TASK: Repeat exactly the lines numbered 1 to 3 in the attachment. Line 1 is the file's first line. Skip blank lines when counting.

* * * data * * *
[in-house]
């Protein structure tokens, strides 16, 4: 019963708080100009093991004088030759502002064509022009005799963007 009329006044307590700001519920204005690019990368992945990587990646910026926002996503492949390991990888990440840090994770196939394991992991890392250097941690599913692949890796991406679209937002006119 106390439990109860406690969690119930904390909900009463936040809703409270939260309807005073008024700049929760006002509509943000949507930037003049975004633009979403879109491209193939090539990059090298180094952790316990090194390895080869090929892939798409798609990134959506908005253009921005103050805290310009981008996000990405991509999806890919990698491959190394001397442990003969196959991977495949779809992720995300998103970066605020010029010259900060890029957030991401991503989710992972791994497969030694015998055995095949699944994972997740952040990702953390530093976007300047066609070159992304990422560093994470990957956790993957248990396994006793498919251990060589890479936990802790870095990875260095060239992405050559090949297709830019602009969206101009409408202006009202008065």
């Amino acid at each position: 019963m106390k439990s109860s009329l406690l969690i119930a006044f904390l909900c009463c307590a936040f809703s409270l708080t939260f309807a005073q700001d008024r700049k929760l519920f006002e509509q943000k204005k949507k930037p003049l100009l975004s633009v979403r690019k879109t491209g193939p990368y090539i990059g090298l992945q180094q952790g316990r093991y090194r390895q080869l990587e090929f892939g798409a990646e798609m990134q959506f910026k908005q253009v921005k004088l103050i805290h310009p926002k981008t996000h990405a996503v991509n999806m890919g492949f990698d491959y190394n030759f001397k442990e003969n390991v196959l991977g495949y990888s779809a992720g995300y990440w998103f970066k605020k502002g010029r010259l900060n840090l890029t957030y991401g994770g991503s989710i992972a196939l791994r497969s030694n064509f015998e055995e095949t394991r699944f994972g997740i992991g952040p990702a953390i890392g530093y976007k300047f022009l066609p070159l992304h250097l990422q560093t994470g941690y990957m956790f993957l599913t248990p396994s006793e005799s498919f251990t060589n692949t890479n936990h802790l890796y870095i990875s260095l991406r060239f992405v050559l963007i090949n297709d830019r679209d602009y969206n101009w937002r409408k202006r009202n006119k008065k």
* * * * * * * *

[in-house]
């Protein structure tokens, strides 16, 4: 019963708080100009093991004088030759502002064509022009005799963007 009329006044307590700001519920204005690019990368992945990587990646910026926002996503492949390991990888990440840090994770196939394991992991890392250097941690599913692949890796991406679209937002006119 106390439990109860406690969690119930904390909900009463936040809703409270939260309807005073008024700049929760006002509509943000949507930037003049975004633009979403879109491209193939090539990059090298180094952790316990090194390895080869090929892939798409798609990134959506908005253009921005103050805290310009981008996000990405991509999806890919990698491959190394001397442990003969196959991977495949779809992720995300998103970066605020010029010259900060890029957030991401991503989710992972791994497969030694015998055995095949699944994972997740952040990702953390530093976007300047066609070159992304990422560093994470990957956790993957248990396994006793498919251990060589890479936990802790870095990875260095060239992405050559090949297709830019602009969206101009409408202006009202008065």
């Amino acid at each position: 019963m106390k439990s109860s009329l406690l969690i119930a006044f904390l909900c009463c307590a936040f809703s409270l708080t939260f309807a005073q700001d008024r700049k929760l519920f006002e509509q943000k204005k949507k930037p003049l100009l975004s633009v979403r690019k879109t491209g193939p990368y090539i990059g090298l992945q180094q952790g316990r093991y090194r390895q080869l990587e090929f892939g798409a990646e798609m990134q959506f910026k908005q253009v921005k004088l103050i805290h310009p926002k981008t996000h990405a996503v991509n999806m890919g492949f990698d491959y190394n030759f001397k442990e003969n390991v196959l991977g495949y990888s779809a992720g995300y990440w998103f970066k605020k502002g010029r010259l900060n840090l890029t957030y991401g994770g991503s989710i992972a196939l791994r497969s030694n064509f015998e055995e095949t394991r699944f994972g997740i992991g952040p990702a953390i890392g530093y976007k300047f022009l066609p070159l992304h250097l990422q560093t994470g941690y990957m956790f993957l599913t248990p396994s006793e005799s498919f251990t060589n692949t890479n936990h802790l890796y870095i990875s260095l991406r060239f992405v050559l963007i090949n297709d830019r679209d602009y969206n101009w937002r409408k202006r009202n006119k008065k």